Thursday, December 08, 2011

"Pluck your own chickens."

Via Nick Troester, I see that Megan McArdle and I are on the same page when it comes to kitchen gadgets. I also now see that McArdle came up in the post in which I provided a glimpse at the not-so-romantic realities of communal-kitchen, saucepan-for-everything-yes-including-coffee life in Paris. Back then she was more like guiltily admitting to liking and owning gadgets. I think she's moved in the right direction. Her checklist for how to decide if a gadget is worth it strikes me as sound. If it's something you'll actually use, and it doesn't break the bank, and it may well mean cheaper and healthier meals in the long run, why not? It's not as if not owning gadgets means you automatically spend the necessary five hours of nightly food preparation a slower method requires. If I didn't have a food processor or dishwasher, I'd... not eat at home so much, or now that I live in the woods, would switch over to the all-frozen-tortellini diet.

But what McArdle misses, and what I failed to hit upon precisely when first writing this, is that this isn't about rational calculations of which gadgets make sense for you. It's that the obsession with authenticity is more than just aesthetic romanticization of great-grandmother cuisine. It's intricately linked to the idea of inclusivity. Advocates of home cooking, from-scratch cooking, and so on are not merely miffed but obsessed with the fact that they're often accused of speaking only to the rich and well-educated. No, no, no! they reply, what they advocate is accessible to all, because not only does it not require expensive gadgets, but those would be counterproductive.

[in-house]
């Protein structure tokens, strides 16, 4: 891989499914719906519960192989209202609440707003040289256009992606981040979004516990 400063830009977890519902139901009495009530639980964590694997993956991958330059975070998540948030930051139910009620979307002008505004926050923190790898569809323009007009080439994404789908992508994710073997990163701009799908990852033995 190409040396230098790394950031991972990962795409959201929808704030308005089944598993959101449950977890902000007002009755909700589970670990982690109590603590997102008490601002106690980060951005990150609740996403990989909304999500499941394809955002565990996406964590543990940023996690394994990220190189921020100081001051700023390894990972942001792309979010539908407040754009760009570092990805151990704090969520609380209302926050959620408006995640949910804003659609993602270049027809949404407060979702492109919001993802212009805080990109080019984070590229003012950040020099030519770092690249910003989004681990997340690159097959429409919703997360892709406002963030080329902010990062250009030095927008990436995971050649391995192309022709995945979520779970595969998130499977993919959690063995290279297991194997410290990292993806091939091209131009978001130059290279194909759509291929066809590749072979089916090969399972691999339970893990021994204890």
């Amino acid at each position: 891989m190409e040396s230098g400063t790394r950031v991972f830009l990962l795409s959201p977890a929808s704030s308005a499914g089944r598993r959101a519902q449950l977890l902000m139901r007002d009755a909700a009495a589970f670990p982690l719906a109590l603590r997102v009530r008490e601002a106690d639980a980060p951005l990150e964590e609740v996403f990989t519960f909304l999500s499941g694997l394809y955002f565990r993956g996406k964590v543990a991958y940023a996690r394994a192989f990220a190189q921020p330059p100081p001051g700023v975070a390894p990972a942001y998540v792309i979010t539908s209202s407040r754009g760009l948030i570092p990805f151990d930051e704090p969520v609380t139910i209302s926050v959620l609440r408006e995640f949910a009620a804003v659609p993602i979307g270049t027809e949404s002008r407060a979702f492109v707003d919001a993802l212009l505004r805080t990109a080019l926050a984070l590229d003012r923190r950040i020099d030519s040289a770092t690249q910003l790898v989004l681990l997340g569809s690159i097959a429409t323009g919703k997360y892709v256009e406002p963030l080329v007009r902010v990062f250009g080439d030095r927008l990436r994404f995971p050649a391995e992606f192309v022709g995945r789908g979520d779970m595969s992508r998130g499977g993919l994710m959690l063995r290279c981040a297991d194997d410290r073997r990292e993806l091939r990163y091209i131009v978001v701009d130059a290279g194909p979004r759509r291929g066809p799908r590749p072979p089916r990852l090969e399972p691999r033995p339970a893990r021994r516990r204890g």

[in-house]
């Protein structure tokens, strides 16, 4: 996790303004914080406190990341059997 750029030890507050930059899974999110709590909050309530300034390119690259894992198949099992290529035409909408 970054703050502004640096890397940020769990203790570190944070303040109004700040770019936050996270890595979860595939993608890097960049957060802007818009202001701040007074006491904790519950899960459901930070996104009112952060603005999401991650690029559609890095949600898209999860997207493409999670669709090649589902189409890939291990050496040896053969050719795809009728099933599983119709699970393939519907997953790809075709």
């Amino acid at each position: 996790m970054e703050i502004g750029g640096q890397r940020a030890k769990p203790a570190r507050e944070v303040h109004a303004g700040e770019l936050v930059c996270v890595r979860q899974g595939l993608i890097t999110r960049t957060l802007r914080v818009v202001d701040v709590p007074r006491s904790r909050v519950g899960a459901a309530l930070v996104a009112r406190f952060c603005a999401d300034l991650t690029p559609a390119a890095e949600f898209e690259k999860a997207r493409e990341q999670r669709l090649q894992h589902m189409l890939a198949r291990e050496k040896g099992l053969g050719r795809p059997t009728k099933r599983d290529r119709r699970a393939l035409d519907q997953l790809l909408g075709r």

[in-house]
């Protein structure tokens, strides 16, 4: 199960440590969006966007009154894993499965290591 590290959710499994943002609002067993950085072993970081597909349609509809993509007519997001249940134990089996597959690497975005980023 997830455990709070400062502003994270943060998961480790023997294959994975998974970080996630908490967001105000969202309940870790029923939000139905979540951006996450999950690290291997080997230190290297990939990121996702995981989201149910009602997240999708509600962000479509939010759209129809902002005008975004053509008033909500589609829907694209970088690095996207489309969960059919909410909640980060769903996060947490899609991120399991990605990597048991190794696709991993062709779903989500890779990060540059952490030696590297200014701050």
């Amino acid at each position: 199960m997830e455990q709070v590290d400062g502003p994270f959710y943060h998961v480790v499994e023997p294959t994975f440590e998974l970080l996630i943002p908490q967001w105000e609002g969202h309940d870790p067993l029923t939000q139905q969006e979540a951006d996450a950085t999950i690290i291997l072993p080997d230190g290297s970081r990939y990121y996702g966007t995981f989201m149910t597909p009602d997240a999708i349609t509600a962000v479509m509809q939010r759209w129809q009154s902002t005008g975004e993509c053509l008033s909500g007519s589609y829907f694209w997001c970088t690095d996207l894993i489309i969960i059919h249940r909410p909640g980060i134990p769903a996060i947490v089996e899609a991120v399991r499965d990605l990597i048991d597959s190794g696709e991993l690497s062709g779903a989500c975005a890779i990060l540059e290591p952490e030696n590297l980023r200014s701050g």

The list McArdle offers as an example of "ridiculous" - "Buy whole nuts and crack them by hand, picking out the meats and hoping you don't accidentally get a bit of shell. Throw out the powdered gelatin and use calf's foot jelly. Make your own confectioner's sugar with a food grinder or a rolling pin. Pluck your own chickens. Render your own lard." - sounds not at all extreme by the standards of articles and recipes with less than two degrees of separation from Alice Waters / Chez Panisse. That more or less is what they suggest. (But don't just pluck your own chickens, breed and raise them first! In Brooklyn!) They suggest the sort of endeavors McArdle correctly labels "ridiculous" not because they want to make home cooking more of a snooty or fringe pursuit, but because they think - and I think they really do think this - that if what they advocate worked for our impoverished great-grandmothers, surely it's accessible to even the poorest folks today. They haven't, in other words, entirely thought things through.

No comments: